Books and Movies Reviews

Helen of Troy

In modern cinema, a realistic reproduction of a historic time period is uncommon.Movie set designers strive to create sets and scenes to visually stimulate the viewer, and often times historical aspects of the period are completely disregarded.While watching the film, Helen of Troy, directed by Robert Wise (1956), I was surprised to see many artifacts and architectural aspects that were characteristic of Classical Greek Style.I will discuss three key scenes where the interiors were prominent in style and architecture.
Situated in the hills of the Greek coast, the city of Troy was prosperous because of its location near the sea.While most of the population lived inside the city’s famous impenetrable walls, others lived on the outskirts near the coast.Paris and Helenfirst meet as he is washed to shore after falling off the sternum of a ship.She helps carry him to the small hut of her childhood nurse.These small villages of huts were constructed with wattle and daub style, and also had thatched roofs.The huts were made waterproof by using a framework of woven rods and twigs covered and plastered with clay.Decorations inside the hut were scarce, but there was a single piece of pottery with a painted scene shown on the ground of the hut.It was very similar to the picture of this pot on the left.The pot had two handles and when used it carried water.The only other items on display were tools and everyday objects such as a kettle pot used to boil water and a sword on the wall, contradicting the decoration of a palace.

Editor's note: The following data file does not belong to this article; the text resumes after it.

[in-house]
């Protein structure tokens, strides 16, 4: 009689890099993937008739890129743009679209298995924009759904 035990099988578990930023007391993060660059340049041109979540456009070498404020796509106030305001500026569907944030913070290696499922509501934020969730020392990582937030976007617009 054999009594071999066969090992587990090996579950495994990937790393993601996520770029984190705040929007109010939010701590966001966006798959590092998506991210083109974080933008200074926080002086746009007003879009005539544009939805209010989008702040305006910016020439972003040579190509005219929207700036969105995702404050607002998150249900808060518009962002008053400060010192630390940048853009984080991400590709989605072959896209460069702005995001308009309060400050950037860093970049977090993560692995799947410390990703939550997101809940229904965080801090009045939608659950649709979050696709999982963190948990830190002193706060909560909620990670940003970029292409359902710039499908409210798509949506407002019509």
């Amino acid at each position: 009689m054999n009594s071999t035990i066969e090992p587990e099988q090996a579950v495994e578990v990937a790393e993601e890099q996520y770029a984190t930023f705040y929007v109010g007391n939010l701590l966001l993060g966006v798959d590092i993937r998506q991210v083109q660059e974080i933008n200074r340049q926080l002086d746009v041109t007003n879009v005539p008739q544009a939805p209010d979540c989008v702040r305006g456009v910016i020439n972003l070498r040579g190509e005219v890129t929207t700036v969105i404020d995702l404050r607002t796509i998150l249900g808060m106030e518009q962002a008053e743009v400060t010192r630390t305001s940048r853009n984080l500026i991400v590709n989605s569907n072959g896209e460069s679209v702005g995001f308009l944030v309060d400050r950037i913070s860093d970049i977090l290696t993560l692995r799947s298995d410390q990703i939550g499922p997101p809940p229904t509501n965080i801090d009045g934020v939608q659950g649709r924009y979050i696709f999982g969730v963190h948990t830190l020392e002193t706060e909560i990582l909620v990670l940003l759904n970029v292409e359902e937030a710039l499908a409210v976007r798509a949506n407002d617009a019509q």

After Paris leaves the hut he travels to the Palace of Sparta, where he converses with Menelaus, husband of Helen.In contrast to the huts, this marble palace is extravagant and provides many great examples of Greek Architecture.The palace was supported by columns, both Doric and Ionic capitols. However, the bulging of the Doric shaft, also known as entasis, was different th